Members of the Texas Army National Guard rescue Houston residents on Sunday. (Texas Army National Guard)
WASHINGTON – Harvey, now a tropical storm, has killed at least five people in Texas, and the death toll is likely to rise, authorities said.
Houston has been hit particularly hard. Much of America’s fourth-largest city has received more than 25 inches of rain in two days, and another 25 inches could fall by Saturday. Damages to the state could exceed $2 billion.
Many Houston residents have turned to social media with heartbreaking pleas for help as overwhelmed authorities desperately try to rescue people.
Authorities in Houston said at a news conference Monday morning that 2,000 people have been rescued but hundreds more need help. Mayor Sylvester Turner, who did not order evacuations, said the goal is to get everyone rescued by the end of the day.
The Houston Police Department said it has received more than 6,000 calls for help and is asking for assistance from any civilians who have boats.
The Houston Fire Department has responded to 5,500 calls, most of them water-related, a spokesperson said in a news conference Monday morning.
Mayor Turner said 5,500 people are in shelters throughout Houston, as of mid-morning Monday. More than 2,500 people have taken shelter at the George R. Brown Convention Center downtown and more than 5,000 are in coastal shelters, MaryJane Mudd, spokesperson for American Red Cross, said Monday morning.
Dallas is opening a “mega-shelter” capable of accommodating 5,000 evacuees at the Kay Bailey Hutchison Convention Center by Tuesday morning.
About 30,000 people in total are expected to seek shelter in Texas, Federal Emergency Management Agency Administrator Brock Long said.
An additional 1,000 National Guard members are being called in to help flood victims in Houston, Texas Gov. Greg Abbott said via Twitter Sunday evening.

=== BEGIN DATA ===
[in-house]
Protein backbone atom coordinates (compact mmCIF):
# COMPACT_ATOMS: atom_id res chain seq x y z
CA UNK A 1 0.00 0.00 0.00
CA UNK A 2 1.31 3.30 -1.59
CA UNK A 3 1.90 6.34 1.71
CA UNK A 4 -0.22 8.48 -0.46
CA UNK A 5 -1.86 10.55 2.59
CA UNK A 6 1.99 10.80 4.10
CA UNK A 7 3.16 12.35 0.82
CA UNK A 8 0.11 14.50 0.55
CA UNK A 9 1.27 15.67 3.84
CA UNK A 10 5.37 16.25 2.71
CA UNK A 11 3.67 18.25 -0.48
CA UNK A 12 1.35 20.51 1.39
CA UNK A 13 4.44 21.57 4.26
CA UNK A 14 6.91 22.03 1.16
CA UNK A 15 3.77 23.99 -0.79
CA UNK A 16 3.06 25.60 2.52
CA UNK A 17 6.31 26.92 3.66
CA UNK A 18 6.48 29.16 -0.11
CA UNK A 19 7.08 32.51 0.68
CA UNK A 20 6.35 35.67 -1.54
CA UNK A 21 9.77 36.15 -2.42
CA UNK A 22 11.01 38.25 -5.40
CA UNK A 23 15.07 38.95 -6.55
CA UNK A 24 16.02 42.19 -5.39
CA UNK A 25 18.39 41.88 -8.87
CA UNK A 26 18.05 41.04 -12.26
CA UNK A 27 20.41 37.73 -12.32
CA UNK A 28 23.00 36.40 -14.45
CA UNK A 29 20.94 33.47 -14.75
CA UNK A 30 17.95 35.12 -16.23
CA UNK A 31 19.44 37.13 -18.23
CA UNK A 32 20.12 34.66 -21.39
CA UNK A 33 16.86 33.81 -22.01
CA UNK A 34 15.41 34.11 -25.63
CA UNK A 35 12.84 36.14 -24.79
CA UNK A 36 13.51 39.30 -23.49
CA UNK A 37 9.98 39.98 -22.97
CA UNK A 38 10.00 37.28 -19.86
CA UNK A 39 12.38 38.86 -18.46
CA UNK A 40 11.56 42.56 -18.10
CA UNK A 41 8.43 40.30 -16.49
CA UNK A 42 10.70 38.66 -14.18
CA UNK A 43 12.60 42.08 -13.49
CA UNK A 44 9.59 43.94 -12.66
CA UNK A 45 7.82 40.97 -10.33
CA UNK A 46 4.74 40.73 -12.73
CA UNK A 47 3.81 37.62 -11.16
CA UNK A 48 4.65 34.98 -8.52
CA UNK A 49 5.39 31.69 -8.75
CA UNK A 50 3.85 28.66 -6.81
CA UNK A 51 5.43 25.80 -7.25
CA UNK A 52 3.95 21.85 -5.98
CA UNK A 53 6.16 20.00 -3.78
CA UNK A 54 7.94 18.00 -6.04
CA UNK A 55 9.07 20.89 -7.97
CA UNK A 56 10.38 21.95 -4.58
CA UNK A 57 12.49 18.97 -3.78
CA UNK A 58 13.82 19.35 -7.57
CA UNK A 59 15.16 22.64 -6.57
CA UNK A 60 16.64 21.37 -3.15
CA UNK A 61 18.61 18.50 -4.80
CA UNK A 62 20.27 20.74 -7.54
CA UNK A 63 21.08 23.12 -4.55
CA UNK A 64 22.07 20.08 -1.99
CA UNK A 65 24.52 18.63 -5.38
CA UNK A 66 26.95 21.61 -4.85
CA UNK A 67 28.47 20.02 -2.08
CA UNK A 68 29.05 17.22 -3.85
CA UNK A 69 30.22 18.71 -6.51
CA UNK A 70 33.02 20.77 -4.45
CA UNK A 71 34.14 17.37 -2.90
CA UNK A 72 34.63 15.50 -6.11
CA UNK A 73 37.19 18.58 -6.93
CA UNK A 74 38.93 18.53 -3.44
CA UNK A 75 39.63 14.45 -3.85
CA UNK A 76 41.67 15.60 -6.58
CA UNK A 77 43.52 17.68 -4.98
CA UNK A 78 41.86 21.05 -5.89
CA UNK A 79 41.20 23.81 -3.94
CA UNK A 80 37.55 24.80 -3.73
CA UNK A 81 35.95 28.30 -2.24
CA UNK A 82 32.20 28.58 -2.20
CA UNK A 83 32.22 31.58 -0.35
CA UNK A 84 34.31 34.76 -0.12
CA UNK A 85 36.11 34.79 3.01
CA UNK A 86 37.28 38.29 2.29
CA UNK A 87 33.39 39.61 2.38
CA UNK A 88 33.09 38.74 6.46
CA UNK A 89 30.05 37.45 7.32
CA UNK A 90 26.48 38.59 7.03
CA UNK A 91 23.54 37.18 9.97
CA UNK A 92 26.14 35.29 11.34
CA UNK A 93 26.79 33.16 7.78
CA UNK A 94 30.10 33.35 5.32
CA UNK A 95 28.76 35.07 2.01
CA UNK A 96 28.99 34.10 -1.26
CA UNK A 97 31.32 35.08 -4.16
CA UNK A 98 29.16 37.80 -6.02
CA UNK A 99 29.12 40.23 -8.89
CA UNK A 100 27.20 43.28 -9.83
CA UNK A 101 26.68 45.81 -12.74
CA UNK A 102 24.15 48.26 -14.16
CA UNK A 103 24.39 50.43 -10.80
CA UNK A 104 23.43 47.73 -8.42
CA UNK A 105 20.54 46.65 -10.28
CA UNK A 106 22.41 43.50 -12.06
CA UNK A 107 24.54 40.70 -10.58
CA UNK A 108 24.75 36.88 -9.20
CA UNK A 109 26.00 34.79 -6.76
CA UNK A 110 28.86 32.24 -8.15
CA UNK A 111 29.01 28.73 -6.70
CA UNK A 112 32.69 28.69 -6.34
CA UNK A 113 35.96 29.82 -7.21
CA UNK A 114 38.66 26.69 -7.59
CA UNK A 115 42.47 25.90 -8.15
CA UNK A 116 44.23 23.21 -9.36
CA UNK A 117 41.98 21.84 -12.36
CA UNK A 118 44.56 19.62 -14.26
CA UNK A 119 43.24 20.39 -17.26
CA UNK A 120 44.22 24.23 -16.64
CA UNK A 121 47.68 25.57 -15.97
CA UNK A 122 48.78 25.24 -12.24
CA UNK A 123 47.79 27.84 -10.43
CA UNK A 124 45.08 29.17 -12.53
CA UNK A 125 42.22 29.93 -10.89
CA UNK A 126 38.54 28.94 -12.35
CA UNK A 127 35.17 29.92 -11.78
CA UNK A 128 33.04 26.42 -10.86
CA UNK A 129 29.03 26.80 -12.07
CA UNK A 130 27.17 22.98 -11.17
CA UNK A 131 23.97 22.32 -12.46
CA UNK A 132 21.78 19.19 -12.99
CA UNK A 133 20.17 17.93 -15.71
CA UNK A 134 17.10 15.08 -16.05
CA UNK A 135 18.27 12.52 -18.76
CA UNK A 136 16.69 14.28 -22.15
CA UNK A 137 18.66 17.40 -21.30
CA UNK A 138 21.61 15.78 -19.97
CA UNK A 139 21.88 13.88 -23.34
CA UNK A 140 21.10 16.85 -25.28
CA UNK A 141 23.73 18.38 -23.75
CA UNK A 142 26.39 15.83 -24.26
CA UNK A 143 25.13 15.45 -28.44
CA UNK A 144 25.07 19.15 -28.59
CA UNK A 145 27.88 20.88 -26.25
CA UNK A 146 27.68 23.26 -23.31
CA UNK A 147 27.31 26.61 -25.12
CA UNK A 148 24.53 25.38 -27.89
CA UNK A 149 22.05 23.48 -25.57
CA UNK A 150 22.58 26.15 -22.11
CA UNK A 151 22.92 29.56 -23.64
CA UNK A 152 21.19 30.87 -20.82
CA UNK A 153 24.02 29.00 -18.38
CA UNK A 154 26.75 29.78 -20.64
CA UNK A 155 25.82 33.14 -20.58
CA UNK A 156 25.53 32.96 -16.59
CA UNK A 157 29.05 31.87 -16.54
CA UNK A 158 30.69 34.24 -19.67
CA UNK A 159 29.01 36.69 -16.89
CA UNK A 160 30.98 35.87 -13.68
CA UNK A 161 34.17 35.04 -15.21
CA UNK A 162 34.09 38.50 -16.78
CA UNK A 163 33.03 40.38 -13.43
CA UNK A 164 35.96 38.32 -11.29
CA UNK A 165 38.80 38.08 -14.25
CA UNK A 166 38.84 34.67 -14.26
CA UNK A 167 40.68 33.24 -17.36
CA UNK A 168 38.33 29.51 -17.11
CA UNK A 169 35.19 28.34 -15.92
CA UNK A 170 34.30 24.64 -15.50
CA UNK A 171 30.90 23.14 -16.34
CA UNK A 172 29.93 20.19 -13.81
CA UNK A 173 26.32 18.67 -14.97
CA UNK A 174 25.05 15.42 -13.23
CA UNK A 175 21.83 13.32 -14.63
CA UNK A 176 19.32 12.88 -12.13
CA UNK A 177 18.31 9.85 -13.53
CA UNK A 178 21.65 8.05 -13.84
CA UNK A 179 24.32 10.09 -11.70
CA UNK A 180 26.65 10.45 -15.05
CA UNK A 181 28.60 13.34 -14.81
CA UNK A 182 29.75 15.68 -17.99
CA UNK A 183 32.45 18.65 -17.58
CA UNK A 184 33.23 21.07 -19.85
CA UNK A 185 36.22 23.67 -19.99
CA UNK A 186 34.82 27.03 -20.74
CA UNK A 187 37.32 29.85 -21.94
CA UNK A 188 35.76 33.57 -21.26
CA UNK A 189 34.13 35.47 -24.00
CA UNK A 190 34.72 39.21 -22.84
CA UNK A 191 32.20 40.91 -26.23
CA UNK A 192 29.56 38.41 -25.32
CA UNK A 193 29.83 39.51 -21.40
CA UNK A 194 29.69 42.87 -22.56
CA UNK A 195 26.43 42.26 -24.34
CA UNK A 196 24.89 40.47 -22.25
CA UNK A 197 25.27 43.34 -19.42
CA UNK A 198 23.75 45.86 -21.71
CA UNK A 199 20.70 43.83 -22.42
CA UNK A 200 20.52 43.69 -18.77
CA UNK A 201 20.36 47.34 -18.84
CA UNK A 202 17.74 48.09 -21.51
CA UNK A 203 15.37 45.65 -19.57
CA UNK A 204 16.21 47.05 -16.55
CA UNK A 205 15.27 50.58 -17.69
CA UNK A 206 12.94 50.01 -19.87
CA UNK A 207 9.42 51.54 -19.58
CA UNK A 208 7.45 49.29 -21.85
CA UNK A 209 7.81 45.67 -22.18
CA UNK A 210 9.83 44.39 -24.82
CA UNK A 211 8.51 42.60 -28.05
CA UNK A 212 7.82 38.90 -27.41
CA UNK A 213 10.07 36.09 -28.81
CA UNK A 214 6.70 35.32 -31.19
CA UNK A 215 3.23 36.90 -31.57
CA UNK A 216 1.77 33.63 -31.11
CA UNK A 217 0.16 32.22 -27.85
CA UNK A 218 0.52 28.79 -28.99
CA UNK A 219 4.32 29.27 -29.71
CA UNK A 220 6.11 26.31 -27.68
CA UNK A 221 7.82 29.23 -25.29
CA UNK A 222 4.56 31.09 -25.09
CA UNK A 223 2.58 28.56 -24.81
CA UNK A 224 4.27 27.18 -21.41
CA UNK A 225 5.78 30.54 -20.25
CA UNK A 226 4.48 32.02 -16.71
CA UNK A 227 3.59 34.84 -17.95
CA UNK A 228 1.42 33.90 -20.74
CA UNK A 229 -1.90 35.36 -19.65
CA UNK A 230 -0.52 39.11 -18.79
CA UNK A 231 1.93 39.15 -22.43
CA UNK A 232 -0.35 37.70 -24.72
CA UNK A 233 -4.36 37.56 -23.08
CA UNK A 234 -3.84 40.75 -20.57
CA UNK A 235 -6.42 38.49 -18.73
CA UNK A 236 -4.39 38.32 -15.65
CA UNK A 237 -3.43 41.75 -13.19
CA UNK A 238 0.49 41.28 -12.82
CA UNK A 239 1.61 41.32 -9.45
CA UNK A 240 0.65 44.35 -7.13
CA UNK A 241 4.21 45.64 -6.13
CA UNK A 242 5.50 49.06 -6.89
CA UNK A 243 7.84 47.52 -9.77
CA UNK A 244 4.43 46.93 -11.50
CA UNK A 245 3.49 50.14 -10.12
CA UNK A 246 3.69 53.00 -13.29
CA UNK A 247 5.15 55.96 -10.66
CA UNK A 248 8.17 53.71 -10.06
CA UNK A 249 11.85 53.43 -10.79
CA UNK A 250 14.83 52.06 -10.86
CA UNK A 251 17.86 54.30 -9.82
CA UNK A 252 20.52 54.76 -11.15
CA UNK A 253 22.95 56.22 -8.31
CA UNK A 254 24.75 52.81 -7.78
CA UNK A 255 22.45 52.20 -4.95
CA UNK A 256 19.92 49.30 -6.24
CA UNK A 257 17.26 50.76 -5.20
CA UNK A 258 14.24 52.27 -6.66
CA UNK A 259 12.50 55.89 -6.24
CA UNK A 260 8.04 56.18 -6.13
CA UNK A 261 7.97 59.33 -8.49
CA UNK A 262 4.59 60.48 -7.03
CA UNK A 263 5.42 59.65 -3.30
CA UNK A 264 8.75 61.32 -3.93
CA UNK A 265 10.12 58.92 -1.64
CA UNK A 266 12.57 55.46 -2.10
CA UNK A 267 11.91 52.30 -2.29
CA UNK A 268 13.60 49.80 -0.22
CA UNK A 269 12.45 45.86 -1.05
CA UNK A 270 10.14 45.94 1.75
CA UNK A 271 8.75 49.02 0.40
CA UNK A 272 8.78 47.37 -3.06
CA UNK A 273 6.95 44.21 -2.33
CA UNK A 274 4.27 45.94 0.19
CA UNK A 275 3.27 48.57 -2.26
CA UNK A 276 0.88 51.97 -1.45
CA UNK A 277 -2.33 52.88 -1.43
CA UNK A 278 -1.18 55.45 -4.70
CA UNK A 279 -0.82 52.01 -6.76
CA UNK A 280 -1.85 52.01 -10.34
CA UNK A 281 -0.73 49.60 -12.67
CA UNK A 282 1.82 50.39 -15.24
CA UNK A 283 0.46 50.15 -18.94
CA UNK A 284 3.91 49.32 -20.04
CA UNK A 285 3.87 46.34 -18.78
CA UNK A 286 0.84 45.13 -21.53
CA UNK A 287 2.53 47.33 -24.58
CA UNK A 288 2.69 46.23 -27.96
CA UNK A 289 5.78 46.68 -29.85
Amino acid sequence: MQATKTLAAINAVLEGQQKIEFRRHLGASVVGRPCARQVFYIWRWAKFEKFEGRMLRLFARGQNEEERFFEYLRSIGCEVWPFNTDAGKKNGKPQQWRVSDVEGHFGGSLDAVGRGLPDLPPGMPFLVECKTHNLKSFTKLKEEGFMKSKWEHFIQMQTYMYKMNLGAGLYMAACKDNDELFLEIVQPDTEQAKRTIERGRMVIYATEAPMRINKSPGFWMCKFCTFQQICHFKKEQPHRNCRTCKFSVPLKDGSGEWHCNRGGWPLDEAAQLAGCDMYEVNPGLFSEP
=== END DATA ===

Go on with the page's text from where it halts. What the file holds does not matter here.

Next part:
Areas in Texas are expected to receive an additional 15-25 inches of rain this week. Experts said the aftermath of Harvey could equal the level of destruction of Katrina in 2005.
Meanwhile, President Donald Trump on Monday morning issued a federal emergency declaration for five parishes in Louisiana as heavy rains from Harvey in the southwestern part of the state sparked fears of flooding. A White House statement said the action authorizes FEMA to coordinate disaster relief efforts.
The article was reprinted with permission from Talk Media News.
Regina Holmes has more than two decades of experience as a journalist –editing and reporting for news dailies including the Miami Herald, Newsday and the Baltimore Examiner. She also launched an award-winning investigative news website that tackled police and political corruption in Baltimore. She has worked as a consultant for the World Bank and Baltimore County Public Schools. Regina became a journalist because even as a child she was fascinated by the power of the press: how it could force a president out of office, elect a president, expose corruption, and shine a light on discrimination. She is passionate about giving a voice to people who are disenfranchised, ignored or powerless, including people of color, senior citizens, the impoverished, people with disabilities, veterans, and children. Issues in which she is particularly interested include race relations, criminal justice, and police brutality. She has a bachelor’s degree in English from Vassar College and a master’s degree in journalism from Columbia University. She is a member of the National Association of Black Journalists. In her spare time, Regina enjoys traveling,antiquing, window-shopping for carsand watching HGTV.